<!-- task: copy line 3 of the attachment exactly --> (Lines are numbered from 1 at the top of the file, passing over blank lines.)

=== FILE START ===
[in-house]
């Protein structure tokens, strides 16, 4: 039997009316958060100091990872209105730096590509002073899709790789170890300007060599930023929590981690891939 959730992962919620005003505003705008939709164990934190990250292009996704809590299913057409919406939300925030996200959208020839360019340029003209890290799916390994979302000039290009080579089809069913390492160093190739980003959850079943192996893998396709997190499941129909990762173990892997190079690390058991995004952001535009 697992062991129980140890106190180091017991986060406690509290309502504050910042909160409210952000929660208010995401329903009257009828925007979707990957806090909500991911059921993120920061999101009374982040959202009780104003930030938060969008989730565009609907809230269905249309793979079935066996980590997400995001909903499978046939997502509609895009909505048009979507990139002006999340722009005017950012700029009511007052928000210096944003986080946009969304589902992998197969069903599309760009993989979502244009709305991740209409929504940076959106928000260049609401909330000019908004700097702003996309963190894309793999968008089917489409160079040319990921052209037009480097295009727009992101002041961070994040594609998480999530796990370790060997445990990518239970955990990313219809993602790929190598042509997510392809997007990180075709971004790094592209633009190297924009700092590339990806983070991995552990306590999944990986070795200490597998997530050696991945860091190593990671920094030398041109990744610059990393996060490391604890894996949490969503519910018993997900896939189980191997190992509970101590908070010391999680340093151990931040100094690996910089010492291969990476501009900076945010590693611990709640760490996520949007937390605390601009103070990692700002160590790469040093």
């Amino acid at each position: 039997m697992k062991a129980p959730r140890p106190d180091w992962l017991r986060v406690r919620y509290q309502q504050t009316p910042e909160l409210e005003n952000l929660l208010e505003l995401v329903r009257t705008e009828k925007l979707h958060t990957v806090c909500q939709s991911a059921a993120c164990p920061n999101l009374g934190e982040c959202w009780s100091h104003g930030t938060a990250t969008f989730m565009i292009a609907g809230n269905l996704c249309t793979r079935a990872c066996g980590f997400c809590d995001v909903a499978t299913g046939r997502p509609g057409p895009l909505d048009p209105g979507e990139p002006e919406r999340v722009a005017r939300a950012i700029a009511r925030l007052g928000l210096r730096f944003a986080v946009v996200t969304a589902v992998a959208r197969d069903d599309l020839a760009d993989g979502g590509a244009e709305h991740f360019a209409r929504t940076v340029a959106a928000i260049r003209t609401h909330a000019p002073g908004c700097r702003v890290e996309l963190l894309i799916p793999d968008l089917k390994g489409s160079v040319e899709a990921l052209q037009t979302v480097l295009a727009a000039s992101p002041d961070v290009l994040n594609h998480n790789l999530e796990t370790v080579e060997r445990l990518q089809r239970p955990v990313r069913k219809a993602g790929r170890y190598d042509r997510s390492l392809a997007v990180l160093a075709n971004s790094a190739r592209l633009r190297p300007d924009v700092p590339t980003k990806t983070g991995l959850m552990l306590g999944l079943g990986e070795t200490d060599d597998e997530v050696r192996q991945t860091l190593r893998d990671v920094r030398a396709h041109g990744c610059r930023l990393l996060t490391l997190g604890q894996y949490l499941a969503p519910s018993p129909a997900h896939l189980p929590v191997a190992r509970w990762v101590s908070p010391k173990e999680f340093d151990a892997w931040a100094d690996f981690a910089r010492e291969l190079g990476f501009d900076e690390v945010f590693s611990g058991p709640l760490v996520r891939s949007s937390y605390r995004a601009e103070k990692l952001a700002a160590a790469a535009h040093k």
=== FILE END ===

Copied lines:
């Amino acid at each position: 039997m697992k062991a129980p959730r140890p106190d180091w992962l017991r986060v406690r919620y509290q309502q504050t009316p910042e909160l409210e005003n952000l929660l208010e505003l995401v329903r009257t705008e009828k925007l979707h958060t990957v806090c909500q939709s991911a059921a993120c164990p920061n999101l009374g934190e982040c959202w009780s100091h104003g930030t938060a990250t969008f989730m565009i292009a609907g809230n269905l996704c249309t793979r079935a990872c066996g980590f997400c809590d995001v909903a499978t299913g046939r997502p509609g057409p895009l909505d048009p209105g979507e990139p002006e919406r999340v722009a005017r939300a950012i700029a009511r925030l007052g928000l210096r730096f944003a986080v946009v996200t969304a589902v992998a959208r197969d069903d599309l020839a760009d993989g979502g590509a244009e709305h991740f360019a209409r929504t940076v340029a959106a928000i260049r003209t609401h909330a000019p002073g908004c700097r702003v890290e996309l963190l894309i799916p793999d968008l089917k390994g489409s160079v040319e899709a990921l052209q037009t979302v480097l295009a727009a000039s992101p002041d961070v290009l994040n594609h998480n790789l999530e796990t370790v080579e060997r445990l990518q089809r239970p955990v990313r069913k219809a993602g790929r170890y190598d042509r997510s390492l392809a997007v990180l160093a075709n971004s790094a190739r592209l633009r190297p300007d924009v700092p590339t980003k990806t983070g991995l959850m552990l306590g999944l079943g990986e070795t200490d060599d597998e997530v050696r192996q991945t860091l190593r893998d990671v920094r030398a396709h041109g990744c610059r930023l990393l996060t490391l997190g604890q894996y949490l499941a969503p519910s018993p129909a997900h896939l189980p929590v191997a190992r509970w990762v101590s908070p010391k173990e999680f340093d151990a892997w931040a100094d690996f981690a910089r010492e291969l190079g990476f501009d900076e690390v945010f590693s611990g058991p709640l760490v996520r891939s949007s937390y605390r995004a601009e103070k990692l952001a700002a160590a790469a535009h040093k």